The most important source of information is the datasheet of your microcontroller. But if you read it the first time, you might get confused of some Register-addresses like OCRnx or TCNTn. Please notice, that the lower-case letters are used as placeholders for the timer-number n ( 0,1,2,..4) and the channel x (A,B,C). Though OCRnx is meant to be OCR0A,OCR0B,OCR1A, ... and TCNTn is a placeholder for TCNT0,TCNT1,.. \\- some arduino-microcontrollers only have 3 timers (0..2) and two Channels (A,B)

31 kHz PWM

If you control a DC-Motor - best using a H-Bridge and an additional power supply / batterie, the PWM-Output will help you to control the Speed of the Motor. A Motor has an inductive load and also behaves as a dynamo while not being supported with electric power, but still moving. This results in some unwanted effects, mainly heat production in the H-Bridge and the Diodes and loss of torque. Therefore it is a good idea too increase the PWM-Frequency up to 30kHz. This is also beyond the audible range - so there will not be any humming. You can change the PWM-Frequency by changing the Timers prescaler to different factors - see p 156 of the Microcontrollers datasheet.
How to change the PWM of Timer2 to 31kHz you'll find in this example code.
To see the result of the different prescaler, you need to analyze the PWM-Output with an Oscilloscope:

You can see
a 50.0% Duty at Channel A
a 12.5% Duty at Channel B
and a frequency of 31.6kHz

You can also see that the Mode is phase-corrected PWM, as both squarewaves share their symmetry-axis

some Background wikipedia-links:


this diagramm shows, how to run a motor in both direction with 4 switches. This is also the background idea of a H-Bridge, but the switches are not mechanical, they are transistors of MOSFET

As already mentioned - to control a Motor that needs more than 40mA, you need an additional power supply / battery. If you don't need to change the direction of the motor, a single transistor, or better a MOSFET can do the job.
If you also want to control / change the motors direction you will need 4 MOSFETs or more common a single H-Bridge, which includes them. A simple model for a Transistor or a MOSFET is a Resistor, that changes from infinite to nearly 0 as soon as the Input Voltage reaches a certain height / value ( the Input will be the Base of the Transistor or the Gate of the MOSFET ) ( maybe a electronic engineer will not like this explanation ).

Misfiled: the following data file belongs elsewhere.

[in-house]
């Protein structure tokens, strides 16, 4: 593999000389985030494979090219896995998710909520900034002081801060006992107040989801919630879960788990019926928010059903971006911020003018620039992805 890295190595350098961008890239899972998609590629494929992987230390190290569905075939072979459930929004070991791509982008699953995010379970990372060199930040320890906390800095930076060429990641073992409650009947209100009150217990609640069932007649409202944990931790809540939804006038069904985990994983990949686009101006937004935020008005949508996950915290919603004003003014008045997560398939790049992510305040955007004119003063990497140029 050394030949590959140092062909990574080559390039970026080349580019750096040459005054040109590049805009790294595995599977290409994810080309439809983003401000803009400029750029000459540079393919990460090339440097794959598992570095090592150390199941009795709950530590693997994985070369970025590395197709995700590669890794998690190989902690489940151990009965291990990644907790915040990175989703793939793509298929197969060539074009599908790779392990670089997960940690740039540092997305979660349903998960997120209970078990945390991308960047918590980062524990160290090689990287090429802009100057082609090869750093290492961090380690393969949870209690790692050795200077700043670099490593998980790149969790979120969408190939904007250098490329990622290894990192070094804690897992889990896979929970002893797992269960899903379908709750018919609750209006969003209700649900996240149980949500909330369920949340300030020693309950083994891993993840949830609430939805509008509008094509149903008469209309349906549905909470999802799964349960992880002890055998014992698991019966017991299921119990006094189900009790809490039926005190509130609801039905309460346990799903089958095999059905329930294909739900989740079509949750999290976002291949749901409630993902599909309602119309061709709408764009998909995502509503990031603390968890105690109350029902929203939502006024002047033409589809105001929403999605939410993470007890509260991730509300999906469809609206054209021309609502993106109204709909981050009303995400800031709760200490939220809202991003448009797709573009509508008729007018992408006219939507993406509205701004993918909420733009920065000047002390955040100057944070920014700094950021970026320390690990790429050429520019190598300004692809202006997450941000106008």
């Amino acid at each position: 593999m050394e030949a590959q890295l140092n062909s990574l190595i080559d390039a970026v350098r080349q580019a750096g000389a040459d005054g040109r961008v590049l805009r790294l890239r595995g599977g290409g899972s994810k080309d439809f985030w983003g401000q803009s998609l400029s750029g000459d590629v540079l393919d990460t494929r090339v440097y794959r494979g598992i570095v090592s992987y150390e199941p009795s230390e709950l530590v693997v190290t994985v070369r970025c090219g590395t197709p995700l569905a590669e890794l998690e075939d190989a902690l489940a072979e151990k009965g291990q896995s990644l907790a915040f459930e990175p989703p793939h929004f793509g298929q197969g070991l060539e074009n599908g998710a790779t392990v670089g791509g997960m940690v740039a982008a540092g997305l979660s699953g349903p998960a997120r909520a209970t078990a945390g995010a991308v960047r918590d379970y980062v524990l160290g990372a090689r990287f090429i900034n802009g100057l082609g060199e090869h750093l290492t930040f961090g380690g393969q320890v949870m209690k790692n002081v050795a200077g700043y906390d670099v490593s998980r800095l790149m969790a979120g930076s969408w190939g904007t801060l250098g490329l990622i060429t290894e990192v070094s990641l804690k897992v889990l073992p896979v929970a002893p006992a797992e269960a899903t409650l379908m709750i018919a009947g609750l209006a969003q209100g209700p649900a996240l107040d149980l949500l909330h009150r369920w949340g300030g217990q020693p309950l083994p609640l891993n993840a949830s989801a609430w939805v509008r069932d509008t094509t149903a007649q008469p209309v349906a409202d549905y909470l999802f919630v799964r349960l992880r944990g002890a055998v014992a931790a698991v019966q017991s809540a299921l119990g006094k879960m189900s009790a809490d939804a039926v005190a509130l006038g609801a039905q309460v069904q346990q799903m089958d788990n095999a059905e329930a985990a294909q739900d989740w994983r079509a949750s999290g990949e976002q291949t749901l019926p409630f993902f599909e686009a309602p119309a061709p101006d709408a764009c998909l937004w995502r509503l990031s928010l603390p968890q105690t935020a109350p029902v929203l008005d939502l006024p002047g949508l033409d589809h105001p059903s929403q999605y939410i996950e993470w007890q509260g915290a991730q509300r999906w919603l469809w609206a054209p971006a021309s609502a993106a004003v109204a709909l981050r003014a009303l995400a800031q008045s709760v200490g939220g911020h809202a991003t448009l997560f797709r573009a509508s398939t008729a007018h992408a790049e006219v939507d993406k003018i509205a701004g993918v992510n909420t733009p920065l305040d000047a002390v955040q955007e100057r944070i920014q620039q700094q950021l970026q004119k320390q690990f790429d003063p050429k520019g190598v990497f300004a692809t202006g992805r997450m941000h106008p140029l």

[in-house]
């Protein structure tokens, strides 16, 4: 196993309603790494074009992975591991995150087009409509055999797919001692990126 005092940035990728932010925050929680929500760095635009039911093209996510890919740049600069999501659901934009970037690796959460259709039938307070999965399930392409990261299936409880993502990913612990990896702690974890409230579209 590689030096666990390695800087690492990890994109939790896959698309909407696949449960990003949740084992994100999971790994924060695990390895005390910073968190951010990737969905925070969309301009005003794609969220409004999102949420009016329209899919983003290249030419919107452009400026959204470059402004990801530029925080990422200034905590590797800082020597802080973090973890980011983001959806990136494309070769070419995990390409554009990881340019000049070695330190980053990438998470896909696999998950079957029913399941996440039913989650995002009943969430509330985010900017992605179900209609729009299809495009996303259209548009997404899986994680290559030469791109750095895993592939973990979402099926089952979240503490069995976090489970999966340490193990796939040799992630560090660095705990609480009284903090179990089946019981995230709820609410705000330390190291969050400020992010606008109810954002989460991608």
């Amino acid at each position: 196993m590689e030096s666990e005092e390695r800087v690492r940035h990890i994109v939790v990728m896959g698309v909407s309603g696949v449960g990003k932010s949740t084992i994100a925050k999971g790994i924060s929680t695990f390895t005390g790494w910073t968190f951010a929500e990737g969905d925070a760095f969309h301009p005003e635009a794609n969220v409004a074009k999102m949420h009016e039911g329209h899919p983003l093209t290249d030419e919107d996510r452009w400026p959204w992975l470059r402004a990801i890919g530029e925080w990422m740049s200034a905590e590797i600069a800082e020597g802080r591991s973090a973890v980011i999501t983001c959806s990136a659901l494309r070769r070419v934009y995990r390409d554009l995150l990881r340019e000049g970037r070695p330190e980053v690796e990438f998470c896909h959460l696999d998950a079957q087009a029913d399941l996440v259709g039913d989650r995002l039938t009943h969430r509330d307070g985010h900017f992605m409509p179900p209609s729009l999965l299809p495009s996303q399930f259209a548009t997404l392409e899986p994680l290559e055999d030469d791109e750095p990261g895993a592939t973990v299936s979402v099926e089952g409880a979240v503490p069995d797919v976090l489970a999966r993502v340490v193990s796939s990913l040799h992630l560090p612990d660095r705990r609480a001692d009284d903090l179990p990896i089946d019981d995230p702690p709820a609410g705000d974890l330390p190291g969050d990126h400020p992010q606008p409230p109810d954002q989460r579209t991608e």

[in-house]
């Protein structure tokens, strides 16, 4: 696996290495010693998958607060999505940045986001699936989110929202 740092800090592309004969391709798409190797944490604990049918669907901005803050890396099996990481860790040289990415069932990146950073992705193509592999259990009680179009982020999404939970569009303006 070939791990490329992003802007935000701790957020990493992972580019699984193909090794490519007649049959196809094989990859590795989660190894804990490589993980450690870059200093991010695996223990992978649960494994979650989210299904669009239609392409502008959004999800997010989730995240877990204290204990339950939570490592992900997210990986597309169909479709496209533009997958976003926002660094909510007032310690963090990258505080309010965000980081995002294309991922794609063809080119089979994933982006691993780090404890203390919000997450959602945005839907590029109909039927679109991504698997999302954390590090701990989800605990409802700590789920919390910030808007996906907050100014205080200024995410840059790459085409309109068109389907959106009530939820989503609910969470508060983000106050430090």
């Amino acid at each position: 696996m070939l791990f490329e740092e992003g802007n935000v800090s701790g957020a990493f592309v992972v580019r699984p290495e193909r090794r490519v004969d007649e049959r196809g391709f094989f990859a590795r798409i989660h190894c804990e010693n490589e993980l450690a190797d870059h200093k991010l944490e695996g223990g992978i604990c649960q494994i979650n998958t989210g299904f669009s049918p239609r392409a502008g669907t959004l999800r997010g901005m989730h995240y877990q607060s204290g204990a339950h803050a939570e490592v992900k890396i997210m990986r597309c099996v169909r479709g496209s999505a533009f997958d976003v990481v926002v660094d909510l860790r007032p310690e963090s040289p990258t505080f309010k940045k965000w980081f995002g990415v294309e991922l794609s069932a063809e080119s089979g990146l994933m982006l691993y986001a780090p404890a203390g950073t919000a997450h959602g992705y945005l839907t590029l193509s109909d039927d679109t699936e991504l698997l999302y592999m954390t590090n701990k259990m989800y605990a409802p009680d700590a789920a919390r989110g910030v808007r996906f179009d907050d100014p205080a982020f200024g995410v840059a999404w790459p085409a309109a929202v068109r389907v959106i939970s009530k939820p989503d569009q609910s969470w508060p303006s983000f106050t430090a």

A lot of Arduino projects use the Type L298 (up to 2A) that is quite cheap but does not use latest technology. Therefore it dissipates some energy and gets quite hot. A better alternative is L293, but this chip only handles 1A. A very strong ( 2 or even 5 A), but more expensive solution is L6202 that is based on DMOS technology. This chip also produces very little heat.
A cooling element combined with heat-conductive paste and fixed with some drops of superglue is a good addition.


As not being a electronic engineer, i can not give precise recommendations on the entire circuit implementing the H-Bridge. I successfully used the right part of the circuit at p.12 of the L6202-datasheet.

Rotary Encoder

To query the motors speed and position i use an encoder wheel with radial slots. The bars and the slots have the same dimension. The wheels are cut on a laser out of 2 mm black cardboard. To make them more stable i used resin to cover the outer edge/ring.\\To count the slots that passed by i use Timer1 with the prescalar set to external clock. You will find more information about this and some code snippets here

Article by Tom Pawlofsky Mai 2010

please feel free to email any comments, misstakes or improvements.